For nonprofit leaders seeking to explore the potential savings and benefits UST Trust offers, the first step is simple. UST is inviting nonprofit organizations to fill out a free savings analysis. This no-obligation analysis could be the gateway to significant savings and a more efficient way to manage your nonprofit’s unemployment costs.

If your nonprofit is looking to save money, reduce risks, and boost operational efficiency, consider exploring UST’s Trust program. By filling out a free savings analysis today, you can discover potential savings that could be a game-changer. This step not only leads you towards financial sustainability but also ensures your team and mission receive the needed support to thrive and make a positive impact in your community.

Efficiently managing your unemployment expenses enables you to reallocate funds where they matter most – your programs and staff. It’s time to seize control of your organization’s financial well-being and guide it towards a future where every dollar drives your mission forward without unnecessary overhead costs.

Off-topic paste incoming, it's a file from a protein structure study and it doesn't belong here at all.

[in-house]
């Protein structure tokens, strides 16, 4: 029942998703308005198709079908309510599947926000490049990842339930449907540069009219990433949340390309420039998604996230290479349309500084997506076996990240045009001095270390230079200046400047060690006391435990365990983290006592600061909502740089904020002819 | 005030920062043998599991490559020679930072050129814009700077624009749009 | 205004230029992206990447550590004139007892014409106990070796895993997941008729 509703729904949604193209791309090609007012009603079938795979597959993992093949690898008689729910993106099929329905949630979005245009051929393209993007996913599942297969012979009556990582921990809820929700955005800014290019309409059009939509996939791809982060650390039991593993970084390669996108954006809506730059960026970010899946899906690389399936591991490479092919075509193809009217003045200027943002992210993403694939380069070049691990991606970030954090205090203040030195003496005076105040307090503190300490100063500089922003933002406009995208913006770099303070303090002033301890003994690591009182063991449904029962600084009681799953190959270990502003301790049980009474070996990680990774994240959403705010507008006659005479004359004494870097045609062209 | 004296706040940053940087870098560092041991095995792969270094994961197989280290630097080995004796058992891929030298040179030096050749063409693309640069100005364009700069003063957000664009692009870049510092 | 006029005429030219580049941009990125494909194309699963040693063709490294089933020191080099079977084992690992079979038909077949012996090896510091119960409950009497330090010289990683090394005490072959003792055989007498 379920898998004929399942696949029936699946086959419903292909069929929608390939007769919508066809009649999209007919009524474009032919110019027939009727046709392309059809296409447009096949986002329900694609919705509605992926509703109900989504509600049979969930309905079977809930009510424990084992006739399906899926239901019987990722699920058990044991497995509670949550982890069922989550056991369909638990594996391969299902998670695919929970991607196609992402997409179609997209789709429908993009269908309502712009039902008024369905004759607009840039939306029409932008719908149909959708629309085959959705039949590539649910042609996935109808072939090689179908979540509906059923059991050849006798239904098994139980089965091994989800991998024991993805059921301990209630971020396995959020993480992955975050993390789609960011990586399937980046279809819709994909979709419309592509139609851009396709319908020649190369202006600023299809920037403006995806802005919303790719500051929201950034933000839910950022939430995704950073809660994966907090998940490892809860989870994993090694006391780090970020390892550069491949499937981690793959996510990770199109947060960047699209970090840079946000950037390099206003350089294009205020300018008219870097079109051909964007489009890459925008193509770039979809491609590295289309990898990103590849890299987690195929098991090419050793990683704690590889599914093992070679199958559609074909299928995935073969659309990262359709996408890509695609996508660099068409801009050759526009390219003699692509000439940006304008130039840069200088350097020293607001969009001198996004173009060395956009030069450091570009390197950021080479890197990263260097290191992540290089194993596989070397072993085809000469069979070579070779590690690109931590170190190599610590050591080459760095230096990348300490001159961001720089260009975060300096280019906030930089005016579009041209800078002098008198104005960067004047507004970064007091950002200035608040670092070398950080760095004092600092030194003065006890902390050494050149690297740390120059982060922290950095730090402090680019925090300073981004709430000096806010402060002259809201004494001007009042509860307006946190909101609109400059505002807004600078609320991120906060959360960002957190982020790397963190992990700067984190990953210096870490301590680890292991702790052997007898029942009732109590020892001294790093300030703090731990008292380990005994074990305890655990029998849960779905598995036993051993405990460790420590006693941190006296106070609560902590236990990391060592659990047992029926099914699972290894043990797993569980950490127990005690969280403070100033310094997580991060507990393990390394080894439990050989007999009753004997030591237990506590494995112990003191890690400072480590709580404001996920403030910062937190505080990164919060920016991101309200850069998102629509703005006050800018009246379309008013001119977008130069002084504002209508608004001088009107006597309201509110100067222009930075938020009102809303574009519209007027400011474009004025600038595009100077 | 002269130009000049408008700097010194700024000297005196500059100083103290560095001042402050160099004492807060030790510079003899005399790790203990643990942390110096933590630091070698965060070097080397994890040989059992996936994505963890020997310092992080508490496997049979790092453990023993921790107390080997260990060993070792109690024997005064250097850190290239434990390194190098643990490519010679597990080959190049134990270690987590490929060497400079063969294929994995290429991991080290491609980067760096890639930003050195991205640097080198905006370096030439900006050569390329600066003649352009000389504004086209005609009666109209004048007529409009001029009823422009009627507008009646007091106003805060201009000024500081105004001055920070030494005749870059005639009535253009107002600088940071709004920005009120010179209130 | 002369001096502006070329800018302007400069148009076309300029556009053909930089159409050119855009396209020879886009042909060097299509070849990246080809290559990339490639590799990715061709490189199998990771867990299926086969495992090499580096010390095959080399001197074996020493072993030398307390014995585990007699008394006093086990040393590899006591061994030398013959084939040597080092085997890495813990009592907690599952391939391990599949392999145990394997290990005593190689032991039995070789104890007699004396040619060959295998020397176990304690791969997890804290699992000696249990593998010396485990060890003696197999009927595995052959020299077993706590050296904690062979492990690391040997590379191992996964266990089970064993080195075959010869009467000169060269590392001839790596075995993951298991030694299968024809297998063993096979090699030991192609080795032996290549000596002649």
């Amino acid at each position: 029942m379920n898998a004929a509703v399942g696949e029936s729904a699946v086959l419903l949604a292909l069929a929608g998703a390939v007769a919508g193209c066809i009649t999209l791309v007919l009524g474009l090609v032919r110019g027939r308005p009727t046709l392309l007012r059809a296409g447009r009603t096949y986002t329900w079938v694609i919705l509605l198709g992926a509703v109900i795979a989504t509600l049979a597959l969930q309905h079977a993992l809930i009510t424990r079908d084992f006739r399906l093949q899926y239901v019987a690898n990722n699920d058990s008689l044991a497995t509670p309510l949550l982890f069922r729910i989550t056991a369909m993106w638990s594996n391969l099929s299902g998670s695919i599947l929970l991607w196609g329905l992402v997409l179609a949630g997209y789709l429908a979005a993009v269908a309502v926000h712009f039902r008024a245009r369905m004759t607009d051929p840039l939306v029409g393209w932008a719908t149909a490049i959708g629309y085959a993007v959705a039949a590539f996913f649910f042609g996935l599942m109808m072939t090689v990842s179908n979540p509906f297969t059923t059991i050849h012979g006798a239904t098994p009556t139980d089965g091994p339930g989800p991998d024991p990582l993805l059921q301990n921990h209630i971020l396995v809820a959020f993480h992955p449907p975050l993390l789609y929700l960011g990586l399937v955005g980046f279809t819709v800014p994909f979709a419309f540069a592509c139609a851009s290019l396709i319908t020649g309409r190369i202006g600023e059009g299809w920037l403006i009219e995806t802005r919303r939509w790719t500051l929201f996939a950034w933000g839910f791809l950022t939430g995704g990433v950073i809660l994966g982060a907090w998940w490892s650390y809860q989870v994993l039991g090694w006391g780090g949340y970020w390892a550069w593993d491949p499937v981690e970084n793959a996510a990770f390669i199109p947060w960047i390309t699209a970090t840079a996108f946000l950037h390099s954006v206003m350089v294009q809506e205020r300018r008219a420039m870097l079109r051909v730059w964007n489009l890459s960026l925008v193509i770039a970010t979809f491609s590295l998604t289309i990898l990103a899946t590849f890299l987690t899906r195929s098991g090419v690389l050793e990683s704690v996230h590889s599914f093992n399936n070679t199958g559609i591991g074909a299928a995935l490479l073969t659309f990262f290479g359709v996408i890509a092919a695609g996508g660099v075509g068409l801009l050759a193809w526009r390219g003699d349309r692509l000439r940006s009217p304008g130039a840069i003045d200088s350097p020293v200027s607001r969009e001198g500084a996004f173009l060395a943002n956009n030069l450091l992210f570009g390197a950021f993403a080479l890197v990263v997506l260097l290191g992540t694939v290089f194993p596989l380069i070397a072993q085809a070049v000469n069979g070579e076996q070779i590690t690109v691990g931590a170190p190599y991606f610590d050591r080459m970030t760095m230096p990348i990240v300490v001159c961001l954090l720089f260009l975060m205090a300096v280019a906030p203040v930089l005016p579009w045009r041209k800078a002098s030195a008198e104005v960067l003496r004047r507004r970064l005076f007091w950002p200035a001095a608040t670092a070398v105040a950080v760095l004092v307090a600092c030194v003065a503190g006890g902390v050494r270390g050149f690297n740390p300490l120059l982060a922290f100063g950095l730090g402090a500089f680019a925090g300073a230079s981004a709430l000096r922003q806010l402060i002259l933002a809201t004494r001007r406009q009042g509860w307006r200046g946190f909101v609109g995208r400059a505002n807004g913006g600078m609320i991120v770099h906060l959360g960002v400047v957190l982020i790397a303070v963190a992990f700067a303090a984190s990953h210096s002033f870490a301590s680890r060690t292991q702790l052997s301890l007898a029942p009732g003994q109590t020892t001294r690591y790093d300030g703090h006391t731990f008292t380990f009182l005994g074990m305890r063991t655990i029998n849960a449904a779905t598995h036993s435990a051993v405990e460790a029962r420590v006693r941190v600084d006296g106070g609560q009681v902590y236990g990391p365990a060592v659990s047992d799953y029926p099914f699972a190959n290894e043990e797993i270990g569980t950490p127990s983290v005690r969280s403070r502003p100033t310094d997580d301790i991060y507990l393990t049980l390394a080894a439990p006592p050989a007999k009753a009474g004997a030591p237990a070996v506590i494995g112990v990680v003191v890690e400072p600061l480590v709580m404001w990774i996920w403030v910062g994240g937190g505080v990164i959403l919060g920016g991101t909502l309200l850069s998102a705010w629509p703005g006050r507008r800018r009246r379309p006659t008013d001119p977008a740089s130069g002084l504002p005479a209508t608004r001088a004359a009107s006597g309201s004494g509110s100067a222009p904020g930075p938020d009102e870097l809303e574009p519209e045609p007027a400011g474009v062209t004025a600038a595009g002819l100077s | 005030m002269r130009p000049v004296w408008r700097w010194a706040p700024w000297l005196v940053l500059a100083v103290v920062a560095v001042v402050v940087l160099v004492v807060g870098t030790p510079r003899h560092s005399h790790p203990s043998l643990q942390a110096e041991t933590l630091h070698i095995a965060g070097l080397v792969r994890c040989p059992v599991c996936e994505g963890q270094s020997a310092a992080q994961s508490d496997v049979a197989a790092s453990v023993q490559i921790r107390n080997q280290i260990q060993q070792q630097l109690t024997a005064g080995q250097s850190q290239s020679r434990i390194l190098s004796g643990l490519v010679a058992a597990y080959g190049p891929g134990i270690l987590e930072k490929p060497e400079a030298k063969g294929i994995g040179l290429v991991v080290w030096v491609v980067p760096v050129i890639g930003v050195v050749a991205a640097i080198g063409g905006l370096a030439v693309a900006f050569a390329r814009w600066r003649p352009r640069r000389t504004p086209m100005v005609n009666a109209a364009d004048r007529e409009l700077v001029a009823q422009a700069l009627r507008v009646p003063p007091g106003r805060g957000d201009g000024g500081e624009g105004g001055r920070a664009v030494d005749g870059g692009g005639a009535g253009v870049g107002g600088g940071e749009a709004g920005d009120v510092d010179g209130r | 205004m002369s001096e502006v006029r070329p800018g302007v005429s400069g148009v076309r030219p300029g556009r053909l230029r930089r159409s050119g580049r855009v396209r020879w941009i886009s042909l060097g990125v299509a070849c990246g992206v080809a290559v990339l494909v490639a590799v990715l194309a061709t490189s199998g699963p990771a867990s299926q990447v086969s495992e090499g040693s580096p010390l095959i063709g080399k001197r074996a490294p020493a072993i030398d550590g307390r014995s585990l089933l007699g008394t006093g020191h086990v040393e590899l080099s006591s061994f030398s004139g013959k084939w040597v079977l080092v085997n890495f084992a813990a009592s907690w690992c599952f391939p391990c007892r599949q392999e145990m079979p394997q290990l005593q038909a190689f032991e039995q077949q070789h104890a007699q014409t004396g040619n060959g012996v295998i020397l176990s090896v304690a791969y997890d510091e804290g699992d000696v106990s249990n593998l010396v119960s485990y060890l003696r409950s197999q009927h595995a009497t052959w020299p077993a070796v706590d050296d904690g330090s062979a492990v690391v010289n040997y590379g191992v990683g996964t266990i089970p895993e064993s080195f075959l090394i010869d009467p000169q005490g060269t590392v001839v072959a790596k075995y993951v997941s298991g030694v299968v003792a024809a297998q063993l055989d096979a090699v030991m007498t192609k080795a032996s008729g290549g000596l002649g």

Take the initiative today. Reach out to UST to uncover how your organization can save, strengthen your team, and amplify your impact.

Question: When are we required to pay for trainings? 

Answer:  In general, time spent in job-related training is counted as time worked and must be paid. However, not every lecture, meeting, training program, or similar activity would qualify. If all four of the following criteria are met, you do not need to pay the employee for the training:

  1. The training occurs outside of the employee’s normal work hours;
  2. The training is completely voluntary (there will be no company-initiated consequences if the employee does not attend);
  3. The training is not specifically job-related (it may be tangentially related to their job, such as most continuing education, without being specific to how they do their job on a day-to-day basis); and
  4. No work for the employer is performed during the training (e.g. reading or replying to email).

This Q&A does not constitute legal advice and does not address state or local law.

This Q&A was provided by Mineral, powering the UST HR Workplace. Have HR questions? Sign your nonprofit up for a FREE 60-day trial here. As a UST member, simply log into your Mineral portal to access live HR certified consultants, 300+ on-demand training courses, an extensive compliance library, and more.